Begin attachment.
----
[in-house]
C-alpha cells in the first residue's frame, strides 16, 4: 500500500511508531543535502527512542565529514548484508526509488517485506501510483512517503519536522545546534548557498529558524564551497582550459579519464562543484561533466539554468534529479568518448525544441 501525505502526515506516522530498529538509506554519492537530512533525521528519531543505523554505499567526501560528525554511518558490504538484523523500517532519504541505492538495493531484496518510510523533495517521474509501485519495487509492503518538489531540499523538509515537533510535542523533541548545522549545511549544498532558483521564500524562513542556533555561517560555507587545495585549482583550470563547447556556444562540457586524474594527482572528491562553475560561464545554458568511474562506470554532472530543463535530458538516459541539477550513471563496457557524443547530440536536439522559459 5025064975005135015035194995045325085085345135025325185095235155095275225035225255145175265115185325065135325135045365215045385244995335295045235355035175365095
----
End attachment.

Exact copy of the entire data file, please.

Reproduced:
[in-house]
C-alpha cells in the first residue's frame, strides 16, 4: 500500500511508531543535502527512542565529514548484508526509488517485506501510483512517503519536522545546534548557498529558524564551497582550459579519464562543484561533466539554468534529479568518448525544441 501525505502526515506516522530498529538509506554519492537530512533525521528519531543505523554505499567526501560528525554511518558490504538484523523500517532519504541505492538495493531484496518510510523533495517521474509501485519495487509492503518538489531540499523538509515537533510535542523533541548545522549545511549544498532558483521564500524562513542556533555561517560555507587545495585549482583550470563547447556556444562540457586524474594527482572528491562553475560561464545554458568511474562506470554532472530543463535530458538516459541539477550513471563496457557524443547530440536536439522559459 5025064975005135015035194995045325085085345135025325185095235155095275225035225255145175265115185325065135325135045365215045385244995335295045235355035175365095